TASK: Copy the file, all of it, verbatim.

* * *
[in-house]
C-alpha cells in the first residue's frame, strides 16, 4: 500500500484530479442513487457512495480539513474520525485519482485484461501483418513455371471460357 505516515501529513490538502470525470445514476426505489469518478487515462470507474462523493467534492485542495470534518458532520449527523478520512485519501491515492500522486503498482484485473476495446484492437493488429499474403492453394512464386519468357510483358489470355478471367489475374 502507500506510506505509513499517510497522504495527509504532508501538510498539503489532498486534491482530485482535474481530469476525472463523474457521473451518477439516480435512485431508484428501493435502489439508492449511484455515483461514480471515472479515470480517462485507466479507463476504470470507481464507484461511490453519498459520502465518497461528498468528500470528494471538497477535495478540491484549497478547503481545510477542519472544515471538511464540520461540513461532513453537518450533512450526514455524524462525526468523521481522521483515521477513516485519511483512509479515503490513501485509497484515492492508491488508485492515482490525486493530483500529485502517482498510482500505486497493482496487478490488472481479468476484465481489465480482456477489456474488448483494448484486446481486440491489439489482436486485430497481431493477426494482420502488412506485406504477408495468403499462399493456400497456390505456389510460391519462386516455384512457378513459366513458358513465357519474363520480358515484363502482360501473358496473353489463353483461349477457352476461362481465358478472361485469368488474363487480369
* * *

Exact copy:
[in-house]
C-alpha cells in the first residue's frame, strides 16, 4: 500500500484530479442513487457512495480539513474520525485519482485484461501483418513455371471460357 505516515501529513490538502470525470445514476426505489469518478487515462470507474462523493467534492485542495470534518458532520449527523478520512485519501491515492500522486503498482484485473476495446484492437493488429499474403492453394512464386519468357510483358489470355478471367489475374 502507500506510506505509513499517510497522504495527509504532508501538510498539503489532498486534491482530485482535474481530469476525472463523474457521473451518477439516480435512485431508484428501493435502489439508492449511484455515483461514480471515472479515470480517462485507466479507463476504470470507481464507484461511490453519498459520502465518497461528498468528500470528494471538497477535495478540491484549497478547503481545510477542519472544515471538511464540520461540513461532513453537518450533512450526514455524524462525526468523521481522521483515521477513516485519511483512509479515503490513501485509497484515492492508491488508485492515482490525486493530483500529485502517482498510482500505486497493482496487478490488472481479468476484465481489465480482456477489456474488448483494448484486446481486440491489439489482436486485430497481431493477426494482420502488412506485406504477408495468403499462399493456400497456390505456389510460391519462386516455384512457378513459366513458358513465357519474363520480358515484363502482360501473358496473353489463353483461349477457352476461362481465358478472361485469368488474363487480369